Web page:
I've heard the word supertonic before. What does this mean?

Each of the seven scale degrees in the major and minor scales has been given a fancy name:TonicSupertonicMediantSubdominantDominantSubmediantLeading toneThese names are often used when referring to pitches in relation to the key that they're in, in order to describe their function. Their names can give clues: the leading tone wants to rise, or lead, to the tonic, such as the D in Eb major. The supertonic (super meaning 'above' as in superhero) wants to fall onto the tonic, like the D in C minor. The subdominant chord (sub meaning 'below' as in submarine) wants to rise to the dominant, as in the progression Dm - E in A minor, and so on.I hope this helps - try to start gradually using this terminology when discussing how notes relate to the key going forward!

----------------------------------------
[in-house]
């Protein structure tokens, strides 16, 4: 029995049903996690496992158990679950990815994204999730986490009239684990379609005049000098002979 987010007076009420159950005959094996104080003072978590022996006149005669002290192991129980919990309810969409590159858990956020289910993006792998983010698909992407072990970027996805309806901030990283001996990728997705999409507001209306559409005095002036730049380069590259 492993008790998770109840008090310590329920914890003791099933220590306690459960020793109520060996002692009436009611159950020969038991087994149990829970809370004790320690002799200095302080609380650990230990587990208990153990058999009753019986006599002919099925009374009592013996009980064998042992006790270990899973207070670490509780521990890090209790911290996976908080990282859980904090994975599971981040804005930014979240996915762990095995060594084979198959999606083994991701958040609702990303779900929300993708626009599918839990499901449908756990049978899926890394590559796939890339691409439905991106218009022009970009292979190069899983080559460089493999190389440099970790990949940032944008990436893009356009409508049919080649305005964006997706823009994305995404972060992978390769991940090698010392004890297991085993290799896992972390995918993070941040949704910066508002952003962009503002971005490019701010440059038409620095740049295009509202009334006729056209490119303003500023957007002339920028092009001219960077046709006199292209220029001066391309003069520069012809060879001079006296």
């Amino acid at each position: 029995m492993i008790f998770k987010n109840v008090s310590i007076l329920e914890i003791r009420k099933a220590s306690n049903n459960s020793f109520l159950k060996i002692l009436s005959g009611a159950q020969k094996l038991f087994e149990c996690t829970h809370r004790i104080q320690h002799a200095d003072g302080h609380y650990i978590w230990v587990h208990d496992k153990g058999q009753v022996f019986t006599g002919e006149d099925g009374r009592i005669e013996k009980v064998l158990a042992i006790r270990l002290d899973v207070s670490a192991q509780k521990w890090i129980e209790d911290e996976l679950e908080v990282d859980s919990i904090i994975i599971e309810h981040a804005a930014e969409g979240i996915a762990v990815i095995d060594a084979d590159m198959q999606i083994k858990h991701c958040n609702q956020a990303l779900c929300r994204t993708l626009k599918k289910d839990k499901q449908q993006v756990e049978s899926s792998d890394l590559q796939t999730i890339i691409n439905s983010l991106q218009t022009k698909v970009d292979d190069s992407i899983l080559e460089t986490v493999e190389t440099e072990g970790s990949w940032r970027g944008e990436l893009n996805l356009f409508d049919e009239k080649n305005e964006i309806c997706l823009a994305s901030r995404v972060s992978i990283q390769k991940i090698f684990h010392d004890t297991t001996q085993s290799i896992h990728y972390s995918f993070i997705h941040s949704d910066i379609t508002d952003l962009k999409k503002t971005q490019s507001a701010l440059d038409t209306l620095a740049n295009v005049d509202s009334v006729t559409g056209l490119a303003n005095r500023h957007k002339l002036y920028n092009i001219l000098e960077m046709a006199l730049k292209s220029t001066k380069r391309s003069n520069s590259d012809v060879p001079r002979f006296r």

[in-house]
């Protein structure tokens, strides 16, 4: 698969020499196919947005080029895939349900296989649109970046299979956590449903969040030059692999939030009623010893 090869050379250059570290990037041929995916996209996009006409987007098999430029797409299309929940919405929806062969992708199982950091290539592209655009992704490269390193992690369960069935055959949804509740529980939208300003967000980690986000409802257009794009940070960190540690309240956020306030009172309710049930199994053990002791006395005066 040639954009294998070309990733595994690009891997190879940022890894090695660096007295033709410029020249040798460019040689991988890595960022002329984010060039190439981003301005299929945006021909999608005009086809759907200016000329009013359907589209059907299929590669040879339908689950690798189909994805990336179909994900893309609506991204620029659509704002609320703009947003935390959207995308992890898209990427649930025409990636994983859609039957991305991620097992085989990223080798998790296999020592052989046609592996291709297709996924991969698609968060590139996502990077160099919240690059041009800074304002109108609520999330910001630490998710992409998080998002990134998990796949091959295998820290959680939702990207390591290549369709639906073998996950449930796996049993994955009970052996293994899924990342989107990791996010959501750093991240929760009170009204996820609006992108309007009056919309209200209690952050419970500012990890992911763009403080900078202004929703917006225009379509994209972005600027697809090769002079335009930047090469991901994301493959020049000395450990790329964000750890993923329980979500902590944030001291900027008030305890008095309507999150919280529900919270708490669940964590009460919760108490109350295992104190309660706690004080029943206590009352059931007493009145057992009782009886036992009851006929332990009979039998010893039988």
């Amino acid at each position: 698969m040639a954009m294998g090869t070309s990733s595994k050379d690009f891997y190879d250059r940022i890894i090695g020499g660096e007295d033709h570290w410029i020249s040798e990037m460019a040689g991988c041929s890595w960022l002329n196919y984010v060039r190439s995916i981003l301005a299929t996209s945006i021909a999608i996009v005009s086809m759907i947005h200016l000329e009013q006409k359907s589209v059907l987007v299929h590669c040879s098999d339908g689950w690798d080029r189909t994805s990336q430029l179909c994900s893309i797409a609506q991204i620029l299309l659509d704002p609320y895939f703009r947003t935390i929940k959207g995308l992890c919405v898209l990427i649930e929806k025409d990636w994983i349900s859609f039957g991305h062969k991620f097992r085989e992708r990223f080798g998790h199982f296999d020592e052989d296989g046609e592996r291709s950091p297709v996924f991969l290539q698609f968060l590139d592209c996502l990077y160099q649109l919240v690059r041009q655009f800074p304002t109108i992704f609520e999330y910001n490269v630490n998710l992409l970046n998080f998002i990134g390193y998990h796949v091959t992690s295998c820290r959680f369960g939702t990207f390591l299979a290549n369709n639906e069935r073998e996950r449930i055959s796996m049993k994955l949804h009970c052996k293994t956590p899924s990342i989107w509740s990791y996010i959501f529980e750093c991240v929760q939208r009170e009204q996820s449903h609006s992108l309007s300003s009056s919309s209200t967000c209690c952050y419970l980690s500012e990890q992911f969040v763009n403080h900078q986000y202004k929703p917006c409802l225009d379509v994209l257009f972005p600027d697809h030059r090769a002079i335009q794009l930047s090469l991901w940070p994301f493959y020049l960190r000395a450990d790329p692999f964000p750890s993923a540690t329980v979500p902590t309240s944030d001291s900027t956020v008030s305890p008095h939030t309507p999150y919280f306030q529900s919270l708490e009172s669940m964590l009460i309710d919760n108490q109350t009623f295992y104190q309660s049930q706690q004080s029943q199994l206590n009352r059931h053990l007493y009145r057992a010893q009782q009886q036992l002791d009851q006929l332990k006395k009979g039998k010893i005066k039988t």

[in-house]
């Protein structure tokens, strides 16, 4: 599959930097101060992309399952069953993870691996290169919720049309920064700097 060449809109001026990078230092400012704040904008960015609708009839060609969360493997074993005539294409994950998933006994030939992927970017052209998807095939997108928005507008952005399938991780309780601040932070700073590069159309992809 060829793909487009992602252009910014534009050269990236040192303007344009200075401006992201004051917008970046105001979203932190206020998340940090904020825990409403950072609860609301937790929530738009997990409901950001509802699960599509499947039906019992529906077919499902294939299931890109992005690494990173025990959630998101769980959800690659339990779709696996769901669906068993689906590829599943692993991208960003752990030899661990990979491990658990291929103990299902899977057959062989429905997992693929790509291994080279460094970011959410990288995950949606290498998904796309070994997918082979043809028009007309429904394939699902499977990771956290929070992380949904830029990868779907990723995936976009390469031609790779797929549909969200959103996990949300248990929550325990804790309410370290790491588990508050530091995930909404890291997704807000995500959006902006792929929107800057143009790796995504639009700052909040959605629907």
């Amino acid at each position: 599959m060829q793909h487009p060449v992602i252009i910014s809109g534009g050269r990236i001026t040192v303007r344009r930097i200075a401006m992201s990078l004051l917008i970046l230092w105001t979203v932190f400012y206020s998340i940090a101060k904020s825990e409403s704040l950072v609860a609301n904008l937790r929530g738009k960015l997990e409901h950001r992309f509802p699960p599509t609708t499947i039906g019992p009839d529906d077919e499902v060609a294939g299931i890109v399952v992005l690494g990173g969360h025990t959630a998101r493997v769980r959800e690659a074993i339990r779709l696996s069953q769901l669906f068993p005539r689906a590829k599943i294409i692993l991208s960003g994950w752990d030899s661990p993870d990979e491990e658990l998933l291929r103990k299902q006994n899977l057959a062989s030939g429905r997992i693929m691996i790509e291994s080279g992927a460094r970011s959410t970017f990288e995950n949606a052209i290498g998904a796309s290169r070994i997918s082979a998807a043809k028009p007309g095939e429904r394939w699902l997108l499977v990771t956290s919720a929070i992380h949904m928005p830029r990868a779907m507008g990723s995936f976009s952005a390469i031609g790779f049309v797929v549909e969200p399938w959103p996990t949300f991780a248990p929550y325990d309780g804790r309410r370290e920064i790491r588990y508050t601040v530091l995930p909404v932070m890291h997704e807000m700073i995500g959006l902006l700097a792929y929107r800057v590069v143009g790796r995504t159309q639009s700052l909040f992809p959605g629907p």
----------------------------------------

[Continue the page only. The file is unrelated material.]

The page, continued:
Answered by Liam G. Music tutor


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